CES 2012 Week Sometimes technology just blows your mind. When I reviewed the OnLive Game System, I was impressed by the simple fact that this "cloud gaming" kit worked at all – let alone that it worked so well. Then the company invited me along to see its new iPad app and my jaw landed with a thud on the ground as they fired …
Been waiting for the iOS app for ages
I suspect Apple aren't going to approve the OnLive app. It's been stuck in approval hell for so long I think there must be a problem with it. It's probably down to OnLive wanting to sell games through the interface but not wanting to pay Apple 33% on every transaction. It will be interesting to see if OnLive re-work the app or if they just give up.
I read somewhere else that OnLive were getting around the 30% (not 33%) fee on in-app purchases in the same way Amazon's Kindle app does. ie. You can only make purchases from the website, and not in the app.
So whatever the problem is it probably isn't that.
OnLive Desktop/Enterprise is on the way too apparently. A full Windows 7 desktop with apps on your tablet of choice!
Ironically Windows tablets have been on sale for as long as I can remember and no one cared! It will be interesting to see if stuffing it inside a remote virtual machine will make a difference!
Still, I think OnLive is a superb service for games. My only criticism is that some of the multiplayer games are under subscribed at the moment. I suspect this is because some of them seem to require a player to host rather than OnLive running dedicated servers for them.
Hmm, balancing a tablet on my lap while holding the controller? I'd rather just use my home console in that scenario.
AgreedThat looked Sooooo uncomfortable !!!! ill stick to gaming in style on my PC thanks just call me old fashioned i guess
It's worth noting that there is a pretty serious technical issue with the universal controller.
The Universal Controller uses Bluetooth when connected to my Samsung Galaxy Tab 10.1, Bluetooth hops around the 2.4GHz range. My Wi-Fi (until recently) also used 2.4 GHz via 802.11n. This caused my tablet to drop its wireless connection after playing via OnLive for a few minutes.
OnLive support were helpful but couldn't identify the issue. After a bit of searching I found that other users are having the same issue. The only recommendation was to switch to 5GHz for my Wi-Fi.
A new router (£80) and now I'm working perfectly, luckily I needed a new one as mine was pretty dated, but for people not in a position to upgrade it shows a major failing in the testing of the hardware.
How universal is it?I looked into physical controllers a while back for Android because I wanted to play the snes emulator with one. - The wiimote wasn't recognised/supported by the Galaxy S though it works with many other Android handsets - the Zeemote worked but is a horrible one handed controller - there's a discontinued Bluetooth controller called the BGP-100 Does this controller get recognised by your tablet? such that you can play any games that support joystick input with it?
On the PC its pretty impressive, not proper HD even on my fibre connection.
But my xoom, video quality is poor, barely read the writing.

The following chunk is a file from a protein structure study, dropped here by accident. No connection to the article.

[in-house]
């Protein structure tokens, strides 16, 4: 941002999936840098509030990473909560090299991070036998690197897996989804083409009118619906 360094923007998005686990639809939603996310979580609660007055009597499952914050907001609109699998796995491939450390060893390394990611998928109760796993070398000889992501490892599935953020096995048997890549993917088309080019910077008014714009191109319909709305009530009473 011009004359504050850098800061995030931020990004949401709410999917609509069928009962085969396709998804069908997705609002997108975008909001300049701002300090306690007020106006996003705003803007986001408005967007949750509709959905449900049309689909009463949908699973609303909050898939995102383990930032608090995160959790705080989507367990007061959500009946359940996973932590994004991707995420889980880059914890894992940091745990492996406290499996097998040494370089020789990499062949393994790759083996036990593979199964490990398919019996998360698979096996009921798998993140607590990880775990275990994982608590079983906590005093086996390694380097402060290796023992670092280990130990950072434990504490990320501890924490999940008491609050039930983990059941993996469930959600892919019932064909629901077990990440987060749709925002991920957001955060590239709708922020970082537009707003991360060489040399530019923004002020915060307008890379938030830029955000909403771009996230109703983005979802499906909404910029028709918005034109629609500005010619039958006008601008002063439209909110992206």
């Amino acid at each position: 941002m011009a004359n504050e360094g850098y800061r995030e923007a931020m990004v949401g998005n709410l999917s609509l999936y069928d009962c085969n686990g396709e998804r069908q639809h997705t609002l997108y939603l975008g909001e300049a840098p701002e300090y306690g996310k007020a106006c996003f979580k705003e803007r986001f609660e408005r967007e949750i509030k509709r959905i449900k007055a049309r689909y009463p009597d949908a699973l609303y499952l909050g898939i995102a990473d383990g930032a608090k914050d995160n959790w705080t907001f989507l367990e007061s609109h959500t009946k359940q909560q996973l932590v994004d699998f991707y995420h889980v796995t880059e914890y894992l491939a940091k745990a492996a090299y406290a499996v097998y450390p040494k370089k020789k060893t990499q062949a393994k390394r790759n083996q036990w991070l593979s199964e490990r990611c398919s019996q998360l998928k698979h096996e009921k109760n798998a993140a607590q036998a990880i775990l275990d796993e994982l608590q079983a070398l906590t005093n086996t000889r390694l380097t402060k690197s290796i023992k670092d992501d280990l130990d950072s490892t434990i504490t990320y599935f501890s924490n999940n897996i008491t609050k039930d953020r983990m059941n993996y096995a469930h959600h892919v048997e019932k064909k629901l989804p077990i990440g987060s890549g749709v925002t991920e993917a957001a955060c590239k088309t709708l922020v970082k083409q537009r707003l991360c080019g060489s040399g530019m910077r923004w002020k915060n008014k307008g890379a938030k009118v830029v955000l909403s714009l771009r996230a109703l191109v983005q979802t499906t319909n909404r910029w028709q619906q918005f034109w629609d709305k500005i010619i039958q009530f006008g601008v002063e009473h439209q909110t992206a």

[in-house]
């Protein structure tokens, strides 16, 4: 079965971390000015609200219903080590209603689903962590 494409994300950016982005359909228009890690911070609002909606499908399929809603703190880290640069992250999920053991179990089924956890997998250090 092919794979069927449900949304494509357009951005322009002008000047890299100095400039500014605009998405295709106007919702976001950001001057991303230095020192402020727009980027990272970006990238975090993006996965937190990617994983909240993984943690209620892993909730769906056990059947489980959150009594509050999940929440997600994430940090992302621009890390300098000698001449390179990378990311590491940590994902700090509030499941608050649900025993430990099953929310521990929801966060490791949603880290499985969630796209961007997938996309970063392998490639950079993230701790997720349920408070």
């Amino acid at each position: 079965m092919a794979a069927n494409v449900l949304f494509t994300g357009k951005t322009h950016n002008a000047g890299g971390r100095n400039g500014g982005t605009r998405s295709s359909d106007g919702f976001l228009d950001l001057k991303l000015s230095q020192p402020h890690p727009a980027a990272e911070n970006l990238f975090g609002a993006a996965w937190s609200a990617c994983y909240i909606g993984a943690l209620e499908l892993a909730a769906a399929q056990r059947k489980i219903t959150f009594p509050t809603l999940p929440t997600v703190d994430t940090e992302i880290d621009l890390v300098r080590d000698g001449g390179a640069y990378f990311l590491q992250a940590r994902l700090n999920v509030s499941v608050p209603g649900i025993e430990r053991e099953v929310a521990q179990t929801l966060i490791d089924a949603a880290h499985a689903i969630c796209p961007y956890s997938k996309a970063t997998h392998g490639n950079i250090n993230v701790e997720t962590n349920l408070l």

So no good
Not for meDon't like the terms and conditions. Even though they charge full price for the games they retain the right to remove that game from the system at any time if they feel it isn't getting enough players and don't have to credit you any money back. I like to go back and play games that I own at any time, only this week I found my old copy of FFVII and joyfully stuck it into my PS3 to play it through again. If you don't get the media for you to play with whenever you want then all you are doing is renting. If I am renting then there is no way I am paying the prices they ask for.
Or meI tried it, bought SpaceMarine for a quid. It worked well enough (great game), but for me, it was the control lag that killed it, I did get largely used to it, but I had no chance in anything that required quick, precise movements. Also, the games in the playpack are (with a few exemptions) dire. It's inevitable that they have to remove games, they should offer a percentage credit or something when they do that.
agree with this guyIndeed. While this service is a lot more playable than I expected, attempting to charge full price for an inferior product is not very smart in my view. No serious gamers are going to forsake their rigs for this connection-dependent lagfest, and casual gamers aren't going to part with the money these guys are asking. Shame really, because as the article says - this is a very impressive technical achievement.
Technically greatbut practically? What market is it aiming at? SMART TV owners with no PS3 or XBOX or Wii? I just can't see it succeeding, unless Cable or Satellite networks build it in to the STB's and productise it. Does it do voice comms? It just looks like a solution for a non-existent problem right now.
Tried it...And cancelled, my issue with the service is they insist on storing my Credit Card details. Make 1 purchase, they keep your CC on file forever, when I emailed them to ask them to remove it they told me they couldn't. I closed the account... It was OK when I tried it but had Q's to get in (I guess they have now gone) and on my internet connection it was a little ropey.
Great news for PC gamers
While this will not be so appealing to PC gamers who have a gaming rig, what it does is increase the user base for PC versions of games. That is unless there start being games made specifically for the on-live system. PC games with mobile device user base numbers, that's a good thing right?